Setting up a hospice and palliative care service in a small-animal practice (Proceedings)


Setting up a hospice and palliative care service in a small-animal practice (Proceedings)

Oct 01, 2008

As the human population ages and has more personal exposure to palliative and hospice care, pet owners are aware that there are benefits to having those services available for pets too. Pet owners are requesting palliative and hospice care services for their pets.

The term hospice comes from the Latin word hospitium, which means to host. Hospice is defined as a facility or program designed to provide a caring environment for supplying the physical and emotional needs of the terminally ill. The term palliate comes from the Latin word palliare, which means to cloak or conceal. Palliative care is focused on the relief of suffering to achieve the best quality of life regardless of the disease outcome. Palliative care is not hospice care, but the services may overlap during the approach of death.

The American Veterinary Medical Association recognizes hospice care and has guidelines that support the practice of good veterinary medicine. A copy of the guidelines can be obtained from the AVMA.

A human study of 122 caretakers showed that a lack of preparedness when a person was dying resulted in a prolonged grieving period of more than 9 months, with major depression. Because of the strong bond between some people and their pets, it is reasonable to assume that similar data may apply to the loss of a pet thus highlighting the need for palliative and hospice care for pet owners.

The following information should help any veterinarian utilize the philosophy of palliative and hospice care and perform an added service.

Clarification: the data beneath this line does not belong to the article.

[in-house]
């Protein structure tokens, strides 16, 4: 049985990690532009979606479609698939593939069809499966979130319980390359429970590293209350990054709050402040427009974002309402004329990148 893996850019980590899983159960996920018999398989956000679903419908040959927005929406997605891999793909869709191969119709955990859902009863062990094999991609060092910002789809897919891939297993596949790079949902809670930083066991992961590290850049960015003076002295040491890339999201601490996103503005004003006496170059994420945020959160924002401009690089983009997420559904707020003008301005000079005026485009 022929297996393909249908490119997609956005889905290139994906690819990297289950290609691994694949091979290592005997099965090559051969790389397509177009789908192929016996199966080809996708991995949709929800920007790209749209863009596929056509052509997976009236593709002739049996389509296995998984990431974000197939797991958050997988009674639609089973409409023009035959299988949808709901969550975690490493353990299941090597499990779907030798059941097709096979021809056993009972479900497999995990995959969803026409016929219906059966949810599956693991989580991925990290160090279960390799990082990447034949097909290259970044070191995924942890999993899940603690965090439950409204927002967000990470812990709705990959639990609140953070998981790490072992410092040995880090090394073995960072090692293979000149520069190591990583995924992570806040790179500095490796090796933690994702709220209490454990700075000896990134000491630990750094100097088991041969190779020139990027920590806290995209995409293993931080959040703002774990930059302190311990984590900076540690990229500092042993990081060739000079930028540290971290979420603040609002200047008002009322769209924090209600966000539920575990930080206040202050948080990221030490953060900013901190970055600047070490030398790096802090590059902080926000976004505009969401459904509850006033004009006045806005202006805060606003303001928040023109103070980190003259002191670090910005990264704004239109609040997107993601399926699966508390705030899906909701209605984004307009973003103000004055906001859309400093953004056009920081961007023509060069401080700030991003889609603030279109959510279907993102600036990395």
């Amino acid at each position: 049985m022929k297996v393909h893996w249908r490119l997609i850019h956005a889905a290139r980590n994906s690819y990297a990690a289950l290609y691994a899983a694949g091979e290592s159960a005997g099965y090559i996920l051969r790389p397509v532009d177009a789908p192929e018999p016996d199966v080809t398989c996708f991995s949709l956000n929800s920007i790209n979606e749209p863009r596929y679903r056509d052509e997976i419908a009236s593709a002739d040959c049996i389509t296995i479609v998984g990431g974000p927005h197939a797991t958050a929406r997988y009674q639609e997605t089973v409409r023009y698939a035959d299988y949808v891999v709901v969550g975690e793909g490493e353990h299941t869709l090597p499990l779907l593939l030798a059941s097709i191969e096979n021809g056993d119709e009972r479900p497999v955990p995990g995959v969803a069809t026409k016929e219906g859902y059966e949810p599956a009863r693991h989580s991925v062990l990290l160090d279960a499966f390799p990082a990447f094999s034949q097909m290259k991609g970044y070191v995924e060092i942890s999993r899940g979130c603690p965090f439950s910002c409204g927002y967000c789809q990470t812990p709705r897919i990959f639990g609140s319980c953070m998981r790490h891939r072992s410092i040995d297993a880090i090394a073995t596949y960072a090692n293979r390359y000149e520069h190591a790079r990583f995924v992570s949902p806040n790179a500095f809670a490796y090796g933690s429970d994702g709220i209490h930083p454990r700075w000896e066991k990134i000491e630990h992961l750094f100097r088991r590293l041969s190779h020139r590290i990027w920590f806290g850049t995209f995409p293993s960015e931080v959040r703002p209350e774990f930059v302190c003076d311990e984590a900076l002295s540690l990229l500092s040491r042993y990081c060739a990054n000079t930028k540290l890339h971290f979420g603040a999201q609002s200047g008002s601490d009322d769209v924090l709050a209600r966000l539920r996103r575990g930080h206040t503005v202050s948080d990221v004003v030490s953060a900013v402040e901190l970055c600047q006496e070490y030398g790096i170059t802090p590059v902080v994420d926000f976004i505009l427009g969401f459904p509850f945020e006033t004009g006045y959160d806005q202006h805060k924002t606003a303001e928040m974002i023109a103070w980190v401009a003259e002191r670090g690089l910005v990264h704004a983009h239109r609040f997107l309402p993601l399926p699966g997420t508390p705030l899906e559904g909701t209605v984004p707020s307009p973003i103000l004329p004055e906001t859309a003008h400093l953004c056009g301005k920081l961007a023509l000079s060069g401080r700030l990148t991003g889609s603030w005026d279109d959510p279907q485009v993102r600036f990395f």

The first step in offering palliative or hospice care is to define what services a veterinarian will provide and what services that will be referred. For example, palliative care for mammary carcinoma where there is a large ulcerated mass may include a surgical intervention to remove the lesion to improve quality of life even though cure is not intended would require a full service hospital to provide proper care. However, when offering consultations on care, one could offer advice on the surgical palliation and refer out to a clinic. The later would require a small office or even be done on a house call basis.

It is recommended to reserve a special place in the hospital to provide palliative care or hospice consultations. Hospitals with limited space should consider doing a hallway conversion, exam room face lift, lease a small office space, or convert a storage room. House calls also provide another means to deliver the service to pet owners.

Maybe more important than where the services are provided is making sure they are delivered in a proper environment where there is comfortable temperature for the pets, it is comfortable for pet owners, there is a quiet environment with a minimum of noise distractions, and there should be few if any interruptions and seating available for all of the family members.

Besides what a general practice already has, special supplies that need to be available include but are not limited to:

Ample supply of clean, soft bedding

Disposable under pads, diapers

Assistive mobility devices-slings

Non-slip flooring

Once the space and the environment are prepared then patients can receive care. Dr. Shearer developed the 5 Step Hospice Care Plan for the non-profit Pet Hospice and Education Center. It serves as a template to structure the pet and pet owner's care needs.

5- Step Hospice Plan

1. Evaluation of the pet owner's needs, beliefs, and goals for the pet.

2. Education about the disease process.

3. Development of a personalized plan for the pet and pet owner.

4. Application of hospice or palliative care techniques.

5. Emotional support during the care process and after the death of the pet.

In summary, most veterinarians can apply hospice care techniques since the foundation of care is based on a philosophy of care that can be utilized in most environments.